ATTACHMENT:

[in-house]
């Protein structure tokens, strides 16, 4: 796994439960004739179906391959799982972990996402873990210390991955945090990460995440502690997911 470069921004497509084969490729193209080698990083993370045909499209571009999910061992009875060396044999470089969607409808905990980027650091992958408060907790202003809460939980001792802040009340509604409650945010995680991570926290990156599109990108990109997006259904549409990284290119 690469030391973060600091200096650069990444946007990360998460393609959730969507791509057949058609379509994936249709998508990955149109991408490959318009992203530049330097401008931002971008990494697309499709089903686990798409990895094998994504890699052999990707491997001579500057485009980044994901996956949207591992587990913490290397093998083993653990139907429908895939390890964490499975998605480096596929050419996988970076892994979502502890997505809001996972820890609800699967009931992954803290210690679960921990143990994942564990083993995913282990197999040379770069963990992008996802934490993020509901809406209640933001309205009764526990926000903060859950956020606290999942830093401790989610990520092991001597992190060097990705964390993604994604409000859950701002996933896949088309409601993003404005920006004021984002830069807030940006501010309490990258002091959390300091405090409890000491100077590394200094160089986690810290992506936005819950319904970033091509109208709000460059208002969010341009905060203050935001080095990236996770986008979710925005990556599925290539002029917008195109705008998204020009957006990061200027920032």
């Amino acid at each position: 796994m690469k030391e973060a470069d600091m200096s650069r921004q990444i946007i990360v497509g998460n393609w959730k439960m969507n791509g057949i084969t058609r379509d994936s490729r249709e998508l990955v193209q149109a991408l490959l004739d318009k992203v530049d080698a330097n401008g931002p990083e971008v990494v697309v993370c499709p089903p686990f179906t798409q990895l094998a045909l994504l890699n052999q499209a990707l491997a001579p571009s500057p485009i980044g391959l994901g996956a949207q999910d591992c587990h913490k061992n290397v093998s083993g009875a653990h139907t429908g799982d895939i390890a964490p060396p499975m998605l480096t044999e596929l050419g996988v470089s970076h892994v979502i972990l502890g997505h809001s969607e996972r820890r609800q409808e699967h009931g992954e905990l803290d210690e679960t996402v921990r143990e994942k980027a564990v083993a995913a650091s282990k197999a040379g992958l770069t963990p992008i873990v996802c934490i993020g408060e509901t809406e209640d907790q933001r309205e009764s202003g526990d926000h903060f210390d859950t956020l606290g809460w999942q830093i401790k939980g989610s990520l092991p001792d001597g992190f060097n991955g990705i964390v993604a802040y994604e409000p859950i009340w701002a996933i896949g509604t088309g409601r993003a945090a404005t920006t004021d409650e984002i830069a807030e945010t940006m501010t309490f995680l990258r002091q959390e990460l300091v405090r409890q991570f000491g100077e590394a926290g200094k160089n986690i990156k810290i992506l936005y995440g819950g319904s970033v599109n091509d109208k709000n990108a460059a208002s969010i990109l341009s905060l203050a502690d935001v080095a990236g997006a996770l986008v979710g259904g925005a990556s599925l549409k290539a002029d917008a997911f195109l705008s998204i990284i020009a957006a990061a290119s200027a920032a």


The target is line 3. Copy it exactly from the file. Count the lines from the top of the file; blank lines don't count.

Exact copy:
């Amino acid at each position: 796994m690469k030391e973060a470069d600091m200096s650069r921004q990444i946007i990360v497509g998460n393609w959730k439960m969507n791509g057949i084969t058609r379509d994936s490729r249709e998508l990955v193209q149109a991408l490959l004739d318009k992203v530049d080698a330097n401008g931002p990083e971008v990494v697309v993370c499709p089903p686990f179906t798409q990895l094998a045909l994504l890699n052999q499209a990707l491997a001579p571009s500057p485009i980044g391959l994901g996956a949207q999910d591992c587990h913490k061992n290397v093998s083993g009875a653990h139907t429908g799982d895939i390890a964490p060396p499975m998605l480096t044999e596929l050419g996988v470089s970076h892994v979502i972990l502890g997505h809001s969607e996972r820890r609800q409808e699967h009931g992954e905990l803290d210690e679960t996402v921990r143990e994942k980027a564990v083993a995913a650091s282990k197999a040379g992958l770069t963990p992008i873990v996802c934490i993020g408060e509901t809406e209640d907790q933001r309205e009764s202003g526990d926000h903060f210390d859950t956020l606290g809460w999942q830093i401790k939980g989610s990520l092991p001792d001597g992190f060097n991955g990705i964390v993604a802040y994604e409000p859950i009340w701002a996933i896949g509604t088309g409601r993003a945090a404005t920006t004021d409650e984002i830069a807030e945010t940006m501010t309490f995680l990258r002091q959390e990460l300091v405090r409890q991570f000491g100077e590394a926290g200094k160089n986690i990156k810290i992506l936005y995440g819950g319904s970033v599109n091509d109208k709000n990108a460059a208002s969010i990109l341009s905060l203050a502690d935001v080095a990236g997006a996770l986008v979710g259904g925005a990556s599925l549409k290539a002029d917008a997911f195109l705008s998204i990284i020009a957006a990061a290119s200027a920032a």